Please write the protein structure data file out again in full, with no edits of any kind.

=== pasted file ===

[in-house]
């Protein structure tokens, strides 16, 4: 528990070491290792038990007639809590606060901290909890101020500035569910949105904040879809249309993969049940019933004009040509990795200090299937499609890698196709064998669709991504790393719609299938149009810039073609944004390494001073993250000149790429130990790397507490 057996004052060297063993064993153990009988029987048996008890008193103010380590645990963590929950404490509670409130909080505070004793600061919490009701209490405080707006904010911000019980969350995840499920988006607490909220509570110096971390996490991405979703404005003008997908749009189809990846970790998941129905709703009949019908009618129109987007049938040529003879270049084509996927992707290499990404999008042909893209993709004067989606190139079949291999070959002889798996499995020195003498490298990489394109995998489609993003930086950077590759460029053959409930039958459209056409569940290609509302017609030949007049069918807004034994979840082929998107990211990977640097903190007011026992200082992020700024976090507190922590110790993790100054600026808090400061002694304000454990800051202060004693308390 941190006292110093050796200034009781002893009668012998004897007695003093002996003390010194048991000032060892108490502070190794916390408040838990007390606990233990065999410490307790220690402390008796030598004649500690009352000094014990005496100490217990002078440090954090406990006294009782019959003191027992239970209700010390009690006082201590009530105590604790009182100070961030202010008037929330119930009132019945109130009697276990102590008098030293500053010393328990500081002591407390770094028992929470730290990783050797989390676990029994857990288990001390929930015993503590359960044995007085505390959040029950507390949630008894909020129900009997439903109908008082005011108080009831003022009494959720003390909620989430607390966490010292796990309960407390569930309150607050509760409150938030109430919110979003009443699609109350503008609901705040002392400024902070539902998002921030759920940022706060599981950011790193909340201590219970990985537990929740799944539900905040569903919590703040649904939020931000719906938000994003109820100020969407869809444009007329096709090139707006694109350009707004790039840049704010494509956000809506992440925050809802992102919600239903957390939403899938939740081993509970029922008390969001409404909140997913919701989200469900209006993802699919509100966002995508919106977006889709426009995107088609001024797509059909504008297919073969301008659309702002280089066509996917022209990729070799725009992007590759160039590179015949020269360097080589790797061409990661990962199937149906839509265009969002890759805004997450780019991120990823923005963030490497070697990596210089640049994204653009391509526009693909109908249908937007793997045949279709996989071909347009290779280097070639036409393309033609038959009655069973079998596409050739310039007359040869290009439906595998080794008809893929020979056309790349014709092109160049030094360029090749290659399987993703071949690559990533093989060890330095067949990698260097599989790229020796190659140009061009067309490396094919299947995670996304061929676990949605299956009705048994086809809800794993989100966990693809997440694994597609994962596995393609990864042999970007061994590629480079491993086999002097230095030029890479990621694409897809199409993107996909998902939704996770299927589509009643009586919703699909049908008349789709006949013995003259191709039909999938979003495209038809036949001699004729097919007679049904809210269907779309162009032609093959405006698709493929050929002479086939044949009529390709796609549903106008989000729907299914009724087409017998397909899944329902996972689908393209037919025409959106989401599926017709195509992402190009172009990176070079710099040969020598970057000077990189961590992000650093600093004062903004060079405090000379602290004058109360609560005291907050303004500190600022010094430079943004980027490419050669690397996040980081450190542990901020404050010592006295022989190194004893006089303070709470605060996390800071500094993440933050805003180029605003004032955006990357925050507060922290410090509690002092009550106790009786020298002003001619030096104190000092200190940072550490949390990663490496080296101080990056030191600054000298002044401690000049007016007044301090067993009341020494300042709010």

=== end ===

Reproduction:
[in-house]
């Protein structure tokens, strides 16, 4: 528990070491290792038990007639809590606060901290909890101020500035569910949105904040879809249309993969049940019933004009040509990795200090299937499609890698196709064998669709991504790393719609299938149009810039073609944004390494001073993250000149790429130990790397507490 057996004052060297063993064993153990009988029987048996008890008193103010380590645990963590929950404490509670409130909080505070004793600061919490009701209490405080707006904010911000019980969350995840499920988006607490909220509570110096971390996490991405979703404005003008997908749009189809990846970790998941129905709703009949019908009618129109987007049938040529003879270049084509996927992707290499990404999008042909893209993709004067989606190139079949291999070959002889798996499995020195003498490298990489394109995998489609993003930086950077590759460029053959409930039958459209056409569940290609509302017609030949007049069918807004034994979840082929998107990211990977640097903190007011026992200082992020700024976090507190922590110790993790100054600026808090400061002694304000454990800051202060004693308390 941190006292110093050796200034009781002893009668012998004897007695003093002996003390010194048991000032060892108490502070190794916390408040838990007390606990233990065999410490307790220690402390008796030598004649500690009352000094014990005496100490217990002078440090954090406990006294009782019959003191027992239970209700010390009690006082201590009530105590604790009182100070961030202010008037929330119930009132019945109130009697276990102590008098030293500053010393328990500081002591407390770094028992929470730290990783050797989390676990029994857990288990001390929930015993503590359960044995007085505390959040029950507390949630008894909020129900009997439903109908008082005011108080009831003022009494959720003390909620989430607390966490010292796990309960407390569930309150607050509760409150938030109430919110979003009443699609109350503008609901705040002392400024902070539902998002921030759920940022706060599981950011790193909340201590219970990985537990929740799944539900905040569903919590703040649904939020931000719906938000994003109820100020969407869809444009007329096709090139707006694109350009707004790039840049704010494509956000809506992440925050809802992102919600239903957390939403899938939740081993509970029922008390969001409404909140997913919701989200469900209006993802699919509100966002995508919106977006889709426009995107088609001024797509059909504008297919073969301008659309702002280089066509996917022209990729070799725009992007590759160039590179015949020269360097080589790797061409990661990962199937149906839509265009969002890759805004997450780019991120990823923005963030490497070697990596210089640049994204653009391509526009693909109908249908937007793997045949279709996989071909347009290779280097070639036409393309033609038959009655069973079998596409050739310039007359040869290009439906595998080794008809893929020979056309790349014709092109160049030094360029090749290659399987993703071949690559990533093989060890330095067949990698260097599989790229020796190659140009061009067309490396094919299947995670996304061929676990949605299956009705048994086809809800794993989100966990693809997440694994597609994962596995393609990864042999970007061994590629480079491993086999002097230095030029890479990621694409897809199409993107996909998902939704996770299927589509009643009586919703699909049908008349789709006949013995003259191709039909999938979003495209038809036949001699004729097919007679049904809210269907779309162009032609093959405006698709493929050929002479086939044949009529390709796609549903106008989000729907299914009724087409017998397909899944329902996972689908393209037919025409959106989401599926017709195509992402190009172009990176070079710099040969020598970057000077990189961590992000650093600093004062903004060079405090000379602290004058109360609560005291907050303004500190600022010094430079943004980027490419050669690397996040980081450190542990901020404050010592006295022989190194004893006089303070709470605060996390800071500094993440933050805003180029605003004032955006990357925050507060922290410090509690002092009550106790009786020298002003001619030096104190000092200190940072550490949390990663490496080296101080990056030191600054000298002044401690000049007016007044301090067993009341020494300042709010």